Local Aboriginal Community Archives: The use of information technology and the National Broadband Network in disaster preparedness and recovery

Project Details

This project redefines the way significant and at-risk audiovisual archival material in Aboriginal communities is preserved, protected and made accessible for future generations via new initiatives such as cloud technology and the National Broadband Network, ensuring intergenerational transmission of vital cultural heritage.

Program Name

Cultural Heritage & Technology Enabled Health Promotion

Researchers

Lyndon Ormond-Parker (Indigenous Studies Unit & Grimwade Centre for Cultural Materials Conservation (SHAPS))

Professor Marcia Langton

Professor Robyn Sloggett (Grimwade Centre for Cultural Materials Conservation)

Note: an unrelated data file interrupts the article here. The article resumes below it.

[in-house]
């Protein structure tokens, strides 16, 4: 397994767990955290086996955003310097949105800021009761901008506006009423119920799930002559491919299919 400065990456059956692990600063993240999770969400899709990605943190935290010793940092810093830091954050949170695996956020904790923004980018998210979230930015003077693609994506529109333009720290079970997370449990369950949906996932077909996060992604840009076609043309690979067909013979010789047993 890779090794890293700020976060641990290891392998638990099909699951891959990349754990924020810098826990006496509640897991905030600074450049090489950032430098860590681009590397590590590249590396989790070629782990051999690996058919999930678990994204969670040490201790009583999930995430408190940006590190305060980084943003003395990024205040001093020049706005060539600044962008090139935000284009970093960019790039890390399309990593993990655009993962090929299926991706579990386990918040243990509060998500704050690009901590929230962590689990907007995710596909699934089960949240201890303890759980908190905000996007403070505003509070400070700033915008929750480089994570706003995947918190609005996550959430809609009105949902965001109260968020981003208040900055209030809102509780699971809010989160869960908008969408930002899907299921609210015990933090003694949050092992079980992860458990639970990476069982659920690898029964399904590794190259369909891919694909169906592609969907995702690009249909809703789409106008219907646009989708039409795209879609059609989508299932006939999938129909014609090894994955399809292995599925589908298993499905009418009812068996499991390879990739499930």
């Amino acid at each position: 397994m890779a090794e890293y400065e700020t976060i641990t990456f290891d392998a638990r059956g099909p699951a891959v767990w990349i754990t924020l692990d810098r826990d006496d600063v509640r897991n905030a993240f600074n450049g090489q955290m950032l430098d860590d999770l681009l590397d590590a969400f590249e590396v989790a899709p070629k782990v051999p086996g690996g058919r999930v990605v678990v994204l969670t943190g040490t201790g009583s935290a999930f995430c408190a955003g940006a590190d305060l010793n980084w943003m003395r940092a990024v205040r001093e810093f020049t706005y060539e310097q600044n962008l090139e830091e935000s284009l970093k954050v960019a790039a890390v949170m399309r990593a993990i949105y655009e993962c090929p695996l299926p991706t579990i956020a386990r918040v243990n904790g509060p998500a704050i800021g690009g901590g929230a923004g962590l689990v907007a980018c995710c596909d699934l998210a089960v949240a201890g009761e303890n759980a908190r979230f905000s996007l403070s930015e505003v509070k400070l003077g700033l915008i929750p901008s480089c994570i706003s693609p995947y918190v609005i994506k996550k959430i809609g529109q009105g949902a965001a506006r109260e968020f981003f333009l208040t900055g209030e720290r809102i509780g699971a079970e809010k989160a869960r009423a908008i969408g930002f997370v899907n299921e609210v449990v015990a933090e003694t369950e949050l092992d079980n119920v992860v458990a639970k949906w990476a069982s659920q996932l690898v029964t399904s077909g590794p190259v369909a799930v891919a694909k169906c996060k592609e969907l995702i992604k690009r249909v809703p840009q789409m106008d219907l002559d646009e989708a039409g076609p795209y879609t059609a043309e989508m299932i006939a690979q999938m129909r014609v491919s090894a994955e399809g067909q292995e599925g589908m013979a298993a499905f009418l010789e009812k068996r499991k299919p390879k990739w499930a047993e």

Funding

ARC Discovery Indigenous Project Grant - Current

Research Outcomes

Ormond-Parker L., Langton M., Huebner S., Coleman J., Pearson C., Sloggett R., Nordlinger R., Smith K. & Clarke K., 2016, When Magnets Collide: Digital Preservation and Access of At-Risk Audiovisual Archives in a Remote Aboriginal Community, Melbourne Networked Society Institute, The University of Melbourne, Parkville, pp. 1-28.     Ormond-Parker, L., & Sloggett, R. 2012, Local archives and community collecting in the digital age, Archival Science, vol. 12, no. 2, pp. 191-212.

Research Group

Indigenous Studies


School Research Themes

Disparities, disadvantage and effective health care



Key Contact

For further information about this research, please contact the research group leader.

Department / Centre

Centre for Health Equity

Unit / Centre

Indigenous Studies